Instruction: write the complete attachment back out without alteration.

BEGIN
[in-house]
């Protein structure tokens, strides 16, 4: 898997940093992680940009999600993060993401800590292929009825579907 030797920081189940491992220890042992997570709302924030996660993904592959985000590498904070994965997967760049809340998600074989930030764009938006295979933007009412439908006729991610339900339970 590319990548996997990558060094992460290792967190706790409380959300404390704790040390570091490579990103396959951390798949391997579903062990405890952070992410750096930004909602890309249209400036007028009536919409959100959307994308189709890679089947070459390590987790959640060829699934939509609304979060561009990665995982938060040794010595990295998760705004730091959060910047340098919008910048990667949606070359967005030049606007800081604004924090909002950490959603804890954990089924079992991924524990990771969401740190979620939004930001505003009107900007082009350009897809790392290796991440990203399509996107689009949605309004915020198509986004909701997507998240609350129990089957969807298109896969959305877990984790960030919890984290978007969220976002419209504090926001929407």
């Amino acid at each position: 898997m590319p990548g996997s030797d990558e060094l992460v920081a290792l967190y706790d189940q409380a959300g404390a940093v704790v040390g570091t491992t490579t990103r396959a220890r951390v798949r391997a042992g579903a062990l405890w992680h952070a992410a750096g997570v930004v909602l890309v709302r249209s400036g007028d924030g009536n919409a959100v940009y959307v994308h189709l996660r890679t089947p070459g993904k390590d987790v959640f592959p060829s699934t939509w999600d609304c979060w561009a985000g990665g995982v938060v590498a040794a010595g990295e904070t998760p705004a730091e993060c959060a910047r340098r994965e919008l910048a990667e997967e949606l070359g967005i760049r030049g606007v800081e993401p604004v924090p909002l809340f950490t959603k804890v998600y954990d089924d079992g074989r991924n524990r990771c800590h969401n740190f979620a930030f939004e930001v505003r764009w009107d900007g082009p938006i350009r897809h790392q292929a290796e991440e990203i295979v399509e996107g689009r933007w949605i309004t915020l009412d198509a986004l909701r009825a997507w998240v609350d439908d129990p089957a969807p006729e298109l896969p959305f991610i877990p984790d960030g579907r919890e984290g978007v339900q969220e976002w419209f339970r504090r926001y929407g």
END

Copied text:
[in-house]
């Protein structure tokens, strides 16, 4: 898997940093992680940009999600993060993401800590292929009825579907 030797920081189940491992220890042992997570709302924030996660993904592959985000590498904070994965997967760049809340998600074989930030764009938006295979933007009412439908006729991610339900339970 590319990548996997990558060094992460290792967190706790409380959300404390704790040390570091490579990103396959951390798949391997579903062990405890952070992410750096930004909602890309249209400036007028009536919409959100959307994308189709890679089947070459390590987790959640060829699934939509609304979060561009990665995982938060040794010595990295998760705004730091959060910047340098919008910048990667949606070359967005030049606007800081604004924090909002950490959603804890954990089924079992991924524990990771969401740190979620939004930001505003009107900007082009350009897809790392290796991440990203399509996107689009949605309004915020198509986004909701997507998240609350129990089957969807298109896969959305877990984790960030919890984290978007969220976002419209504090926001929407």
């Amino acid at each position: 898997m590319p990548g996997s030797d990558e060094l992460v920081a290792l967190y706790d189940q409380a959300g404390a940093v704790v040390g570091t491992t490579t990103r396959a220890r951390v798949r391997a042992g579903a062990l405890w992680h952070a992410a750096g997570v930004v909602l890309v709302r249209s400036g007028d924030g009536n919409a959100v940009y959307v994308h189709l996660r890679t089947p070459g993904k390590d987790v959640f592959p060829s699934t939509w999600d609304c979060w561009a985000g990665g995982v938060v590498a040794a010595g990295e904070t998760p705004a730091e993060c959060a910047r340098r994965e919008l910048a990667e997967e949606l070359g967005i760049r030049g606007v800081e993401p604004v924090p909002l809340f950490t959603k804890v998600y954990d089924d079992g074989r991924n524990r990771c800590h969401n740190f979620a930030f939004e930001v505003r764009w009107d900007g082009p938006i350009r897809h790392q292929a290796e991440e990203i295979v399509e996107g689009r933007w949605i309004t915020l009412d198509a986004l909701r009825a997507w998240v609350d439908d129990p089957a969807p006729e298109l896969p959305f991610i877990p984790d960030g579907r919890e984290g978007v339900q969220e976002w419209f339970r504090r926001y929407g």